As some of you will surely remember, Sharrif Floyd sent out a very worrisome and semi-cryptic update on his Instagram last week, as we covered in an article last week. Here’s the post itself:
My ?? to the big guy #upabove we've been on this train ? for so long, you have blessed me in more why's then I could've possibly imagine. For that I I'm truly thankful. You've been there when there was no one around, you've held me together when I thought I was at my edge, you've aloud me to play a game that kids dream about to this day. For that I continue to place my hands together ?? I come to you tonight that same kid in 2006, not moved by greed, not moved by negativity, not moved in bad behavior. I'm down on one knee praying my road doesn't end here…. there are so many more lives to touch, so much more joy to spread. You've believed in me for to long to turn your back on me now. Don't let me go out this way. All I ask is for a fighting chance… this game means so much to me and the foundation is still being laid one stone ? at a time. I'm hurting and I don't know how to say it aloud, I am truly humbled in your grace. Grant me one last run, I promise I'll lay my soul on the line. #humbleandhungry #215raisedme #begreat73 #savagelife #unlockthecage #notdoneyet #cametofartogiveup #watchmework #pleasedoubtme #level40training
As you can tell, the post alludes to something bad, physically, that clearly was able to end the 24 year old’s career. We speculated about what this could mean on this week’s purpleJOURNAL podcast, thinking that it was either nerve damage or perhaps some sort of post-surgery infection. The mystery continued when Vikings head coach Mike Zimmer was on SiriusXM’s NFL Channel earlier this week and didn’t mention the post and then also avoided the issue when talking with a group of reporters in Arizona earlier this week as well. It’s not hard to see why, as a video of Vikings quarterback Teddy Bridgewater was posted, also on Instagram, before that semi-press (Which dominated the questions in that) conference.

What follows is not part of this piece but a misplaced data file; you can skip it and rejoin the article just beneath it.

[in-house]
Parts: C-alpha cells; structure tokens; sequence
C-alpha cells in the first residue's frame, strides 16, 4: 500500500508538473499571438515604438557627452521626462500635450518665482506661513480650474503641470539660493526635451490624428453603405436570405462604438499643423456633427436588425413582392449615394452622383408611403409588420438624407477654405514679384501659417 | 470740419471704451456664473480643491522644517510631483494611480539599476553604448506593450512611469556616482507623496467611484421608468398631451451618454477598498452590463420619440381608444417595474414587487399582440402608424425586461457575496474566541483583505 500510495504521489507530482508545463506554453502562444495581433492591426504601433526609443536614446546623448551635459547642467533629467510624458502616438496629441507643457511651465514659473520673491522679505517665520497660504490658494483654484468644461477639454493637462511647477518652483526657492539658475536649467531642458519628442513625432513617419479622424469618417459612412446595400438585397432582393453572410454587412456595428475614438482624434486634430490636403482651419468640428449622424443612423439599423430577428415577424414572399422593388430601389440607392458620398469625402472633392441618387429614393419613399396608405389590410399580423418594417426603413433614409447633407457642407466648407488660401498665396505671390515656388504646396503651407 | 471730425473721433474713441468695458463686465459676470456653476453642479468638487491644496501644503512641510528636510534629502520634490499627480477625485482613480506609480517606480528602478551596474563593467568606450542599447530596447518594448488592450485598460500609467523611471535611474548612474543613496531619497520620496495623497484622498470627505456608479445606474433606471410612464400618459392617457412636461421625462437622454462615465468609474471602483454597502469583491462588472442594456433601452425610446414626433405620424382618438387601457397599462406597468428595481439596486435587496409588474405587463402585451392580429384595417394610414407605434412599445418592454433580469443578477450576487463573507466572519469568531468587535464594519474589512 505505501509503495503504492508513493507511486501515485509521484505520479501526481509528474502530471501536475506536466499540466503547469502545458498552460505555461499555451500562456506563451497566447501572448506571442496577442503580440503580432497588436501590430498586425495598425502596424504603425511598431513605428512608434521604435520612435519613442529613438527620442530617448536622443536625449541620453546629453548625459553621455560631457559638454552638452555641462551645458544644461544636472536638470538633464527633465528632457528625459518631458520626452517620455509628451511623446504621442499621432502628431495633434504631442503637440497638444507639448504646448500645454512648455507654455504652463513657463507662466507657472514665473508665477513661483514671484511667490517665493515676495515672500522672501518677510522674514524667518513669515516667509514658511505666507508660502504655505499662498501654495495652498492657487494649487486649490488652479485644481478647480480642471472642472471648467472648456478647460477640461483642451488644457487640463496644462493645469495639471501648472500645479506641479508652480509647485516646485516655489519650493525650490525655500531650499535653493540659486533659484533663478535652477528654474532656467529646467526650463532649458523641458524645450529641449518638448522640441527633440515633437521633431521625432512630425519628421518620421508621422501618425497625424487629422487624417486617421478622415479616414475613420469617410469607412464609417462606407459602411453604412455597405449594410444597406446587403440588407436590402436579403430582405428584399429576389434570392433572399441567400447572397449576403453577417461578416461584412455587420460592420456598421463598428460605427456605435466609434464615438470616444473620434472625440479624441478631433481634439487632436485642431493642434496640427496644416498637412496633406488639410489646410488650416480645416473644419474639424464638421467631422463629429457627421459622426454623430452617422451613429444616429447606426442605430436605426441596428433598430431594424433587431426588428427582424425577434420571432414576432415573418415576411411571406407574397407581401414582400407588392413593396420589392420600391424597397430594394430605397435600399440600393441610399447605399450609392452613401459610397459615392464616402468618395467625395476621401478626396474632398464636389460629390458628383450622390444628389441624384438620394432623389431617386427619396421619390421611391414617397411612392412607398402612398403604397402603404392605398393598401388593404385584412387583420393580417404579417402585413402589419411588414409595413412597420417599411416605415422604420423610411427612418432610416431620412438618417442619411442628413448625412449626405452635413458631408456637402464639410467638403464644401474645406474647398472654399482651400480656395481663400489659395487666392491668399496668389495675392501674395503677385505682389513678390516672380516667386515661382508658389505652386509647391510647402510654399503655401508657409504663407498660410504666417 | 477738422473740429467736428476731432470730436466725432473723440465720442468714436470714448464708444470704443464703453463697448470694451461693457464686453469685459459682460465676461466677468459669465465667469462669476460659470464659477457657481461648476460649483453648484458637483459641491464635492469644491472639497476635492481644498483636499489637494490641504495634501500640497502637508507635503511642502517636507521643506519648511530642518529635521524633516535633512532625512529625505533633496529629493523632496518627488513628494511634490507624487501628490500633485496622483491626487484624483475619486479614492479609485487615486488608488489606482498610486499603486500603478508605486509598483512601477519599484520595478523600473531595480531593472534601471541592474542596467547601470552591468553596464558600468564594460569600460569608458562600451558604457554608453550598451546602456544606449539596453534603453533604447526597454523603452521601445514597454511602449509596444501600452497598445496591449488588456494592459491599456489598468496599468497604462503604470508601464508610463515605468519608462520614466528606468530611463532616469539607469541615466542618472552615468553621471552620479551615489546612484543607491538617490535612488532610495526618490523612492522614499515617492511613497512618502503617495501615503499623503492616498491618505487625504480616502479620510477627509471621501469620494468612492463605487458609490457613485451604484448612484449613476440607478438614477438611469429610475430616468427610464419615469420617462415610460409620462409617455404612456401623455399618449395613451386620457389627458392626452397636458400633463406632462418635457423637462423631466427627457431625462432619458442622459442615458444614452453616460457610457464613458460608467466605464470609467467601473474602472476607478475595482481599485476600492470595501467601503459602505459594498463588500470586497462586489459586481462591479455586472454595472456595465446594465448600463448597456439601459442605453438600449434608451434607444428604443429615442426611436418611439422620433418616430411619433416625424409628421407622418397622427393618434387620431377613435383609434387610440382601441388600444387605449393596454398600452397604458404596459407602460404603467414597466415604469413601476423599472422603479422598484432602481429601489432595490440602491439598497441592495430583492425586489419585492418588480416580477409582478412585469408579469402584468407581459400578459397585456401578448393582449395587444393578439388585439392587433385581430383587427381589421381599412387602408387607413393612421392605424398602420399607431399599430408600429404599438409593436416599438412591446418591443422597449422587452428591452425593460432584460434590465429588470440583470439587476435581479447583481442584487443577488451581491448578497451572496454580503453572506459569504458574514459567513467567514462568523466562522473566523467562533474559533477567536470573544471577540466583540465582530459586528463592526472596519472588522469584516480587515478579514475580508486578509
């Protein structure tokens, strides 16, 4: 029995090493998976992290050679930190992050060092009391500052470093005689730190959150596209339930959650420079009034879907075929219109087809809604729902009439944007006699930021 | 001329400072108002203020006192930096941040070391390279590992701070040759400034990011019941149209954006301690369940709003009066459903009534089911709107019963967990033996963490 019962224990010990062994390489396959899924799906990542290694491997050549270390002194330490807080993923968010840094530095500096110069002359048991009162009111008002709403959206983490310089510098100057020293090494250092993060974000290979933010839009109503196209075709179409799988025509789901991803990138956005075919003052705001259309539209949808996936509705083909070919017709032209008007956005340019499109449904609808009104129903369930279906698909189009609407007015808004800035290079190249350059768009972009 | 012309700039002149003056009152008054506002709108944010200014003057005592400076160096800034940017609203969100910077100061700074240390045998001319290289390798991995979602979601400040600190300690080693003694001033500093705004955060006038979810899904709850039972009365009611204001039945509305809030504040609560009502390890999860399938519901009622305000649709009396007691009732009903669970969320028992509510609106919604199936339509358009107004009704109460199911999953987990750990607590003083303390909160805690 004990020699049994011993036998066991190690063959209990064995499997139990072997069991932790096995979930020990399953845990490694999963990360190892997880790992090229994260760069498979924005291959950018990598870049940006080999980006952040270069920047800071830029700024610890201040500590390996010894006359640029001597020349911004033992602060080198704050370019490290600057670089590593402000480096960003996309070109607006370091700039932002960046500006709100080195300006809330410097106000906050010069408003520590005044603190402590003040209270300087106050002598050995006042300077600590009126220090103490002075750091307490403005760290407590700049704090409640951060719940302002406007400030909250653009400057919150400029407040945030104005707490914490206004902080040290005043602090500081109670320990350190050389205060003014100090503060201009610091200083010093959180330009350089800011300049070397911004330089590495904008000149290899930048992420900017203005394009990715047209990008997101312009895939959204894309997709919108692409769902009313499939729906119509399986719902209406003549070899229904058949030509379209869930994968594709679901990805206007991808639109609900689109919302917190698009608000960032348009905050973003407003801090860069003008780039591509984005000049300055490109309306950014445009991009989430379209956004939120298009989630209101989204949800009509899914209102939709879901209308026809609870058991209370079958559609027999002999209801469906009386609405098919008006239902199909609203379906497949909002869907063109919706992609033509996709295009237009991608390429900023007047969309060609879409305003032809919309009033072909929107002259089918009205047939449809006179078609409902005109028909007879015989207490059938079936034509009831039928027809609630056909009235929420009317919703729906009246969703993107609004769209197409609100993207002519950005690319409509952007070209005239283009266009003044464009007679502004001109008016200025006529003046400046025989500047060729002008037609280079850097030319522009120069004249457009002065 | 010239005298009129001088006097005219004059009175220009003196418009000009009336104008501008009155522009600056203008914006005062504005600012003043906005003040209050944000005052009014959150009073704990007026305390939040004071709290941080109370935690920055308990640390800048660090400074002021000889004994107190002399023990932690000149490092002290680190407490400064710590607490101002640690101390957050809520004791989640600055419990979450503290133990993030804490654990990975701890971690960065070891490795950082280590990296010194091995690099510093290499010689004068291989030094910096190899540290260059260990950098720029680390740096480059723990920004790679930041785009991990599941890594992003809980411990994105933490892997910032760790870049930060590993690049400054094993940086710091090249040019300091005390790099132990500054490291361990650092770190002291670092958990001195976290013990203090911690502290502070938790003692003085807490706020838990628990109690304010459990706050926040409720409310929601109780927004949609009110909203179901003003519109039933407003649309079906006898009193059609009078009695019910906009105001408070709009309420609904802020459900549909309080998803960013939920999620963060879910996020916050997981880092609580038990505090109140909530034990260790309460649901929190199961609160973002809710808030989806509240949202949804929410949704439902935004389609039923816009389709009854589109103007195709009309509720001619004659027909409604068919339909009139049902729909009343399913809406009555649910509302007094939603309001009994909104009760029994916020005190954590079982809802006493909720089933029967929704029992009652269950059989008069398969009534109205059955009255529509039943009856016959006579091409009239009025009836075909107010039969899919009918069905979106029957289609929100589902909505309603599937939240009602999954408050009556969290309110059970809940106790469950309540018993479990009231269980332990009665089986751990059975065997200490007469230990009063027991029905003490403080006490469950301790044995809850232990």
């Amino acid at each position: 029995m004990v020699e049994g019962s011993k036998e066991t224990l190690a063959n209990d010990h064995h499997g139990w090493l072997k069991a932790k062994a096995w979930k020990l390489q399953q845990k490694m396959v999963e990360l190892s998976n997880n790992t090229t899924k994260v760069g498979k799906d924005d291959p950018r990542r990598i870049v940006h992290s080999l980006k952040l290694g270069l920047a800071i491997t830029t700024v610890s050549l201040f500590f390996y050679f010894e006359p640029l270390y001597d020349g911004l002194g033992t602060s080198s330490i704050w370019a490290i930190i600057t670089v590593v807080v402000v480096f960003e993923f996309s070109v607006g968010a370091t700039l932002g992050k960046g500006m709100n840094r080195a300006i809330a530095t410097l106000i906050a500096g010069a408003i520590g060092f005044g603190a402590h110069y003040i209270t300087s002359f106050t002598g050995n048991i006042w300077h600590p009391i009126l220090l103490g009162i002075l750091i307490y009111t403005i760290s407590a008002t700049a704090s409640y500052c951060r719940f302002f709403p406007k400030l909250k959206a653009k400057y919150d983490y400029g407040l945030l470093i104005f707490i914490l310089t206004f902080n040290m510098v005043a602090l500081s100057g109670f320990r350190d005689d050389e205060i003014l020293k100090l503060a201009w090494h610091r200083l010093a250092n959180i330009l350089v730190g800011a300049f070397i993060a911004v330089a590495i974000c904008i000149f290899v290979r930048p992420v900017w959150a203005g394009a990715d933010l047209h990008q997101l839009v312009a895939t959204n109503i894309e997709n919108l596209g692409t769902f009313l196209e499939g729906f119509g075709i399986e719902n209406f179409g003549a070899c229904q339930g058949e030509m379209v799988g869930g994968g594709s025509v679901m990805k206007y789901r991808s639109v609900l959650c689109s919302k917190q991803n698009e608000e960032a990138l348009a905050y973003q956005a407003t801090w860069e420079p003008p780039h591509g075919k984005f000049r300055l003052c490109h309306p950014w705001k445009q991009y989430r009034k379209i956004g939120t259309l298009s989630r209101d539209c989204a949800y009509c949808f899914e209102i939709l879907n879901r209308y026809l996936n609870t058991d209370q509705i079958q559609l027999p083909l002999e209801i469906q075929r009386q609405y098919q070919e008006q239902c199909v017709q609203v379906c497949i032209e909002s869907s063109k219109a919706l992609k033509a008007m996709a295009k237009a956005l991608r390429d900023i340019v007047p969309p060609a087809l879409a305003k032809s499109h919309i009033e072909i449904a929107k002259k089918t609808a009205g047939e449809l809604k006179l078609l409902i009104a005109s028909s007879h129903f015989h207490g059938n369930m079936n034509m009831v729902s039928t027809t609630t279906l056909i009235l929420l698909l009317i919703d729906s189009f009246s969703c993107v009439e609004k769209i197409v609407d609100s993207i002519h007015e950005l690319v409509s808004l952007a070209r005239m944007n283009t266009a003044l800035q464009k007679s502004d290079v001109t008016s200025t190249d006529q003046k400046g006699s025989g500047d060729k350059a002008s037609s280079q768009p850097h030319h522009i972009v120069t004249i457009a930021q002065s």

The good people at USA Today, though, weren’t satisfied with the ambiguity surrounding Floyd’s status and decided to delve into it face first. According to Tom Pelissero, a writer for USA today and an anonymous hero in the Vikings organization:
The nerve that controls Floyd’s quadriceps was disrupted during surgery in September to clean up the meniscus in his right knee, and nearly six months later, the quad still isn’t firing, people with knowledge of the situation told USA TODAY Sports.
What?!? How does that happen? I know that when I broke my foot and ankle back at the end of September/beginning of October, I ended up over at the urgent care for Twin Cities Orthopedic and based on my experience there ended up getting my surgery done at Hennepin County Medical Center. I bring that up because you’d assume that the surgery done on an NFL player would be done by the best available people in a state that has some of the best healthcare facilities on the planet. I’m not sure if this is a common side effect/outcome from a surgery that was meant simply to clean up a tendon, but essentially while doing so the surgeon(s)/doctors (See below) somehow damaged the nerve in Floyd’s knee to the point that he may never play football again.
Despite the above, that doesn’t surprise me, and I’ll tell you why. Before my foot and ankle surgery the anesthesiologist (Spelled that right on the first try!) came in to the prep room/area I was in. I was sitting on a hospital bed, in my gown, with nothing on underneath. Now, as this picture will show, I’m a larger man (About 6’3″, 250 lbs.), so essentially, no gown can cover my real estate. So, needless to say, I was already incredibly uncomfortable. But had zero idea of what was to come.